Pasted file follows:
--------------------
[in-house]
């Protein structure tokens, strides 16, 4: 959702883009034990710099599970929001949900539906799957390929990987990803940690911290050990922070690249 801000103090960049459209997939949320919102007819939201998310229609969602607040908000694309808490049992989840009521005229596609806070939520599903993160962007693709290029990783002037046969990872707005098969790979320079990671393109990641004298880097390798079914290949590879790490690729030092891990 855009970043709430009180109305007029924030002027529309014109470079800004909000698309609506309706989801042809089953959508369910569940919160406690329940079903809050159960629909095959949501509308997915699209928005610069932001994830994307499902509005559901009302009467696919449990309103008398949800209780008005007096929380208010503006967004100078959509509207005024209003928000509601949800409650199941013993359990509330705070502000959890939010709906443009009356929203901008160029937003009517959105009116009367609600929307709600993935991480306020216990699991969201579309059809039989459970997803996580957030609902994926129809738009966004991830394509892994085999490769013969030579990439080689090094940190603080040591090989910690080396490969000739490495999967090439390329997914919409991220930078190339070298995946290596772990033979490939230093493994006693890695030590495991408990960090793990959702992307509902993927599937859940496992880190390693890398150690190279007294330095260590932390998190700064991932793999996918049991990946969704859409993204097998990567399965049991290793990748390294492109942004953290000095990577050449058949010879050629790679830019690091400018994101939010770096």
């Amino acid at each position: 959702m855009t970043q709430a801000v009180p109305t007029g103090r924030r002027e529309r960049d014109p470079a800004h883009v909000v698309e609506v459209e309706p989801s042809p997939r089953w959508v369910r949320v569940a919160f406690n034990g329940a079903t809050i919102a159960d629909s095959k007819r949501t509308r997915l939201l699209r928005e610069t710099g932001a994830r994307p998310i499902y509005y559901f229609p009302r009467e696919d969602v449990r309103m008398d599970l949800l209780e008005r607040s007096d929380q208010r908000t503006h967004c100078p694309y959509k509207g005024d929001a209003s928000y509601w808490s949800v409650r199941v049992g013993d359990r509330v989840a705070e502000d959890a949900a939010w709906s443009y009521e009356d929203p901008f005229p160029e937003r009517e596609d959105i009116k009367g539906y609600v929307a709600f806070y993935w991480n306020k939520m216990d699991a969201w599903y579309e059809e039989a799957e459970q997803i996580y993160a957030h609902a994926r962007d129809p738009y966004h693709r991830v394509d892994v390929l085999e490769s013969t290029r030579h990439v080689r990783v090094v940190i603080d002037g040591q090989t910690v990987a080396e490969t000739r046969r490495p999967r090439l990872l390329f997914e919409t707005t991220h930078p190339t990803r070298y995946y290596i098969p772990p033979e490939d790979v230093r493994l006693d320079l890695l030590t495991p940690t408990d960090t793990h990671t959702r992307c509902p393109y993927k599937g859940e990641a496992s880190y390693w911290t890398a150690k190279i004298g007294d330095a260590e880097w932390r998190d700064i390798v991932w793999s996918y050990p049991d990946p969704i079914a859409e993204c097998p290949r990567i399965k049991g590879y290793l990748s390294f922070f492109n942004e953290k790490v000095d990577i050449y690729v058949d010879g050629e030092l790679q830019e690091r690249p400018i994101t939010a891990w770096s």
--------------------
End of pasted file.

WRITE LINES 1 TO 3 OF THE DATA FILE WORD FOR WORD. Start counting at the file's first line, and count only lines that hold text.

[in-house]
């Protein structure tokens, strides 16, 4: 959702883009034990710099599970929001949900539906799957390929990987990803940690911290050990922070690249 801000103090960049459209997939949320919102007819939201998310229609969602607040908000694309808490049992989840009521005229596609806070939520599903993160962007693709290029990783002037046969990872707005098969790979320079990671393109990641004298880097390798079914290949590879790490690729030092891990 855009970043709430009180109305007029924030002027529309014109470079800004909000698309609506309706989801042809089953959508369910569940919160406690329940079903809050159960629909095959949501509308997915699209928005610069932001994830994307499902509005559901009302009467696919449990309103008398949800209780008005007096929380208010503006967004100078959509509207005024209003928000509601949800409650199941013993359990509330705070502000959890939010709906443009009356929203901008160029937003009517959105009116009367609600929307709600993935991480306020216990699991969201579309059809039989459970997803996580957030609902994926129809738009966004991830394509892994085999490769013969030579990439080689090094940190603080040591090989910690080396490969000739490495999967090439390329997914919409991220930078190339070298995946290596772990033979490939230093493994006693890695030590495991408990960090793990959702992307509902993927599937859940496992880190390693890398150690190279007294330095260590932390998190700064991932793999996918049991990946969704859409993204097998990567399965049991290793990748390294492109942004953290000095990577050449058949010879050629790679830019690091400018994101939010770096």
């Amino acid at each position: 959702m855009t970043q709430a801000v009180p109305t007029g103090r924030r002027e529309r960049d014109p470079a800004h883009v909000v698309e609506v459209e309706p989801s042809p997939r089953w959508v369910r949320v569940a919160f406690n034990g329940a079903t809050i919102a159960d629909s095959k007819r949501t509308r997915l939201l699209r928005e610069t710099g932001a994830r994307p998310i499902y509005y559901f229609p009302r009467e696919d969602v449990r309103m008398d599970l949800l209780e008005r607040s007096d929380q208010r908000t503006h967004c100078p694309y959509k509207g005024d929001a209003s928000y509601w808490s949800v409650r199941v049992g013993d359990r509330v989840a705070e502000d959890a949900a939010w709906s443009y009521e009356d929203p901008f005229p160029e937003r009517e596609d959105i009116k009367g539906y609600v929307a709600f806070y993935w991480n306020k939520m216990d699991a969201w599903y579309e059809e039989a799957e459970q997803i996580y993160a957030h609902a994926r962007d129809p738009y966004h693709r991830v394509d892994v390929l085999e490769s013969t290029r030579h990439v080689r990783v090094v940190i603080d002037g040591q090989t910690v990987a080396e490969t000739r046969r490495p999967r090439l990872l390329f997914e919409t707005t991220h930078p190339t990803r070298y995946y290596i098969p772990p033979e490939d790979v230093r493994l006693d320079l890695l030590t495991p940690t408990d960090t793990h990671t959702r992307c509902p393109y993927k599937g859940e990641a496992s880190y390693w911290t890398a150690k190279i004298g007294d330095a260590e880097w932390r998190d700064i390798v991932w793999s996918y050990p049991d990946p969704i079914a859409e993204c097998p290949r990567i399965k049991g590879y290793l990748s390294f922070f492109n942004e953290k790490v000095d990577i050449y690729v058949d010879g050629e030092l790679q830019e690091r690249p400018i994101t939010a891990w770096s």